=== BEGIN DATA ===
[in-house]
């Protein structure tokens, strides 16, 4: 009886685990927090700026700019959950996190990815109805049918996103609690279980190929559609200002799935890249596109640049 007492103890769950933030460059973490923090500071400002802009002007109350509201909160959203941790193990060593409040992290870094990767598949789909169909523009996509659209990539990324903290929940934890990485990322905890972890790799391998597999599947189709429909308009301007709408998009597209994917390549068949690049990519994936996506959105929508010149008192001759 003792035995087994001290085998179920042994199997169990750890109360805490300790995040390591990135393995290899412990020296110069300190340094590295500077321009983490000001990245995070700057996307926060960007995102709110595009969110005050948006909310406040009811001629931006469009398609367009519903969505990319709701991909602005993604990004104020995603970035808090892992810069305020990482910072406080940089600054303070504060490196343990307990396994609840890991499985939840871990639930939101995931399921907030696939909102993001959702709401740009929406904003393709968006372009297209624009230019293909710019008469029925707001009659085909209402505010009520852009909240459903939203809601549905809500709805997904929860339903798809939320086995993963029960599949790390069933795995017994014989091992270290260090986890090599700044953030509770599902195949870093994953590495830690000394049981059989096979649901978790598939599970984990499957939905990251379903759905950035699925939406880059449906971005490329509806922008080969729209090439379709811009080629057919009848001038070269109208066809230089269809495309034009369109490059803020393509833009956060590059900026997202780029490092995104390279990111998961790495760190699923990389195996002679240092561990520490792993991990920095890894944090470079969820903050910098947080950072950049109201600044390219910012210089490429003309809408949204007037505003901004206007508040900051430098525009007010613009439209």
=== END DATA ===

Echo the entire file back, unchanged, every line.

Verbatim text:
[in-house]
């Protein structure tokens, strides 16, 4: 009886685990927090700026700019959950996190990815109805049918996103609690279980190929559609200002799935890249596109640049 007492103890769950933030460059973490923090500071400002802009002007109350509201909160959203941790193990060593409040992290870094990767598949789909169909523009996509659209990539990324903290929940934890990485990322905890972890790799391998597999599947189709429909308009301007709408998009597209994917390549068949690049990519994936996506959105929508010149008192001759 003792035995087994001290085998179920042994199997169990750890109360805490300790995040390591990135393995290899412990020296110069300190340094590295500077321009983490000001990245995070700057996307926060960007995102709110595009969110005050948006909310406040009811001629931006469009398609367009519903969505990319709701991909602005993604990004104020995603970035808090892992810069305020990482910072406080940089600054303070504060490196343990307990396994609840890991499985939840871990639930939101995931399921907030696939909102993001959702709401740009929406904003393709968006372009297209624009230019293909710019008469029925707001009659085909209402505010009520852009909240459903939203809601549905809500709805997904929860339903798809939320086995993963029960599949790390069933795995017994014989091992270290260090986890090599700044953030509770599902195949870093994953590495830690000394049981059989096979649901978790598939599970984990499957939905990251379903759905950035699925939406880059449906971005490329509806922008080969729209090439379709811009080629057919009848001038070269109208066809230089269809495309034009369109490059803020393509833009956060590059900026997202780029490092995104390279990111998961790495760190699923990389195996002679240092561990520490792993991990920095890894944090470079969820903050910098947080950072950049109201600044390219910012210089490429003309809408949204007037505003901004206007508040900051430098525009007010613009439209």